Gregory Haskins has posted a similar patch which addresses a slightly different situation: a realtime task has just been awakened, but the CPU it is on is already running a higher-priority process. Once again, a search of the system to find the lowest-priority CPU is performed, with the realtime process being moved if a suitable home is found. In either case, the moved process will suffer a small performance hit as it finds a completely cold cache waiting for it. But it will still be able to respond much more quickly to the real world than it would if it were sitting on a run queue somewhere; that, of course, is what realtime scheduling is all about.
Another issue which has come up in some situations is that the accuracy of fair scheduling decisions is constrained by the scheduler tick frequency. In the absence of external events (such as I/O completions), one process can only preempt another when the periodic timer tick comes in. As a result, processes might run longer than their time slices would otherwise allow. The scheduler will compensate for the extra time used by that process by causing it to wait longer than it otherwise would for its next time slice. The result is fair scheduling, but higher latencies than one might like.
Peter Zijlstra has posted a solution to this problem: a patch which uses the high-resolution timer mechanism to preempt processes exactly at the end of their time slices. When the scheduler notes that a time slice will run out between timer ticks, it arranges for a special one-time timer interrupt at the time slice expiration time. When that interrupt arrives, the running process can be turfed out right on schedule. As a result, the process will not overrun its time slice and will not have to face a longer-than-usual wait before it is able to run again.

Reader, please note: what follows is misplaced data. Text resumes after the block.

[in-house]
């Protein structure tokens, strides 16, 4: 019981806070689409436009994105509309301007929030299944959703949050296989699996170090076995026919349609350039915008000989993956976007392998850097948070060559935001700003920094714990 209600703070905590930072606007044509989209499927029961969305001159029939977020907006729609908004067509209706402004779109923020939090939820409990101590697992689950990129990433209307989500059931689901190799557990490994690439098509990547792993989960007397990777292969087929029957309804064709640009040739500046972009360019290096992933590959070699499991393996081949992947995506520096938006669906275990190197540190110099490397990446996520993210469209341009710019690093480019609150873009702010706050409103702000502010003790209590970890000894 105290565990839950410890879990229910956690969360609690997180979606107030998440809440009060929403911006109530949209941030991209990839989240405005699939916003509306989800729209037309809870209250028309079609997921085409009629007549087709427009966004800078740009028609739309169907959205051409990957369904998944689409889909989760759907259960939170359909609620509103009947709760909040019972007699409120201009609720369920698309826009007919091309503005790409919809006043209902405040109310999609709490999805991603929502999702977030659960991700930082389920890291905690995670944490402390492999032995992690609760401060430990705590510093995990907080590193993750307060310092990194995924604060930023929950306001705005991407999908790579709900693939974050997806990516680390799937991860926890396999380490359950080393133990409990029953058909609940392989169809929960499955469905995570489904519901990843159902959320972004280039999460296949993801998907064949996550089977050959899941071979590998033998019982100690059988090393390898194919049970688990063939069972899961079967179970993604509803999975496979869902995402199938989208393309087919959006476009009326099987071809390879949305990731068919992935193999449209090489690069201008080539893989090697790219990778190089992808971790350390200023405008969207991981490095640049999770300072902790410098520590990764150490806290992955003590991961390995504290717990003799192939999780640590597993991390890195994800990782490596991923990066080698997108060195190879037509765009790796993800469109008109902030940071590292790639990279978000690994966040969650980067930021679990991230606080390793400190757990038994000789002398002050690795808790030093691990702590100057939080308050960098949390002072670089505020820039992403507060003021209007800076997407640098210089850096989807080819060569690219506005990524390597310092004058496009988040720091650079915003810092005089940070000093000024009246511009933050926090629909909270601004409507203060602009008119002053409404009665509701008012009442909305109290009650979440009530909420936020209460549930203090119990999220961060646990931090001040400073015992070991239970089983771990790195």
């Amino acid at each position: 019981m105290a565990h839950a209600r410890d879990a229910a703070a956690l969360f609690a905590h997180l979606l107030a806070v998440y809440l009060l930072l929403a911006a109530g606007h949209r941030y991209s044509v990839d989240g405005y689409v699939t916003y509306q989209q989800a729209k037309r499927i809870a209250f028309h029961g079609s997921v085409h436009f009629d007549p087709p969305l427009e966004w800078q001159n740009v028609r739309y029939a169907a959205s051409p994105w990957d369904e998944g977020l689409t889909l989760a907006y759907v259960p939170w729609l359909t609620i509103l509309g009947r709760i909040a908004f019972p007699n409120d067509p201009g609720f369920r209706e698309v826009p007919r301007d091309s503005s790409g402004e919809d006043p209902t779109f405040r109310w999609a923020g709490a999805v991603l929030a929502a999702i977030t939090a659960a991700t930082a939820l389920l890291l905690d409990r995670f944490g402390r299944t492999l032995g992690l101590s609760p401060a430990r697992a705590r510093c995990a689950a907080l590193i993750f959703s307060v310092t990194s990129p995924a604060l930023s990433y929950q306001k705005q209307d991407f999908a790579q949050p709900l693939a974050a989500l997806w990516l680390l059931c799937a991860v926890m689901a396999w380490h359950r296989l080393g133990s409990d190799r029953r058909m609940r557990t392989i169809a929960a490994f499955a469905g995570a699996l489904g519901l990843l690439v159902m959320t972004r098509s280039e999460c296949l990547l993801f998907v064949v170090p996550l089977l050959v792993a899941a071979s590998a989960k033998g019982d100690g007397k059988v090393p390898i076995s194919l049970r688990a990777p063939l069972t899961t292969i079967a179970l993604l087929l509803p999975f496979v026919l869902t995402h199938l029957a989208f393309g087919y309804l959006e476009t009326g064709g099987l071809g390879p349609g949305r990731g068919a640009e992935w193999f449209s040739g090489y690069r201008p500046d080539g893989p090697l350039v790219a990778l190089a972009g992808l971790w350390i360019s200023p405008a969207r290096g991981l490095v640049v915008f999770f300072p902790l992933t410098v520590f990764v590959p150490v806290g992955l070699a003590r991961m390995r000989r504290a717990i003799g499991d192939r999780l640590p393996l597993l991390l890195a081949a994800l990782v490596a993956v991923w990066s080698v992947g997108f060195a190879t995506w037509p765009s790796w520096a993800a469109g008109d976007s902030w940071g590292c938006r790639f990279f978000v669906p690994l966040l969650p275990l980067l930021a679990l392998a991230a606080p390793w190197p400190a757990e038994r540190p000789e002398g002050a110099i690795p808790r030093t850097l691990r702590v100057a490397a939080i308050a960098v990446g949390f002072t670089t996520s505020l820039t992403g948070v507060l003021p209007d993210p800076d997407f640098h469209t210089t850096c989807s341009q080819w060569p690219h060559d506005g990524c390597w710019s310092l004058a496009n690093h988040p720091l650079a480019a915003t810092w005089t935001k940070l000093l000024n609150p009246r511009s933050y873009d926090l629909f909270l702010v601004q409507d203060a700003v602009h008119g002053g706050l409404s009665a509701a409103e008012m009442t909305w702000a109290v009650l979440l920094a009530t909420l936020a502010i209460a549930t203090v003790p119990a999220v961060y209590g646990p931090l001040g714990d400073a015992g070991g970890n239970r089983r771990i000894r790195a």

Mike Galbraith has reported that this patch results in reduced context switching on his system, and higher throughput as well. So it looks like the right solution to the problem, at least in the absence of a true dynamic tick mechanism. The current dynamic tick code turns off the periodic clock interrupt when the processor is idle, but that interrupt continues to run when the processor is busy. In a fully dynamic environment, periodic ticks would never be used and special interrupts at the end of time slices would be the normal way of doing business. Implementing full dynamic tick is a big job, though; in the meantime the addition of an occasional extra tick can help the scheduler to do a quick and accurate job.
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This story, "Kernel space: Fair user scheduling for Linux" was originally published by LinuxWorld-(US) .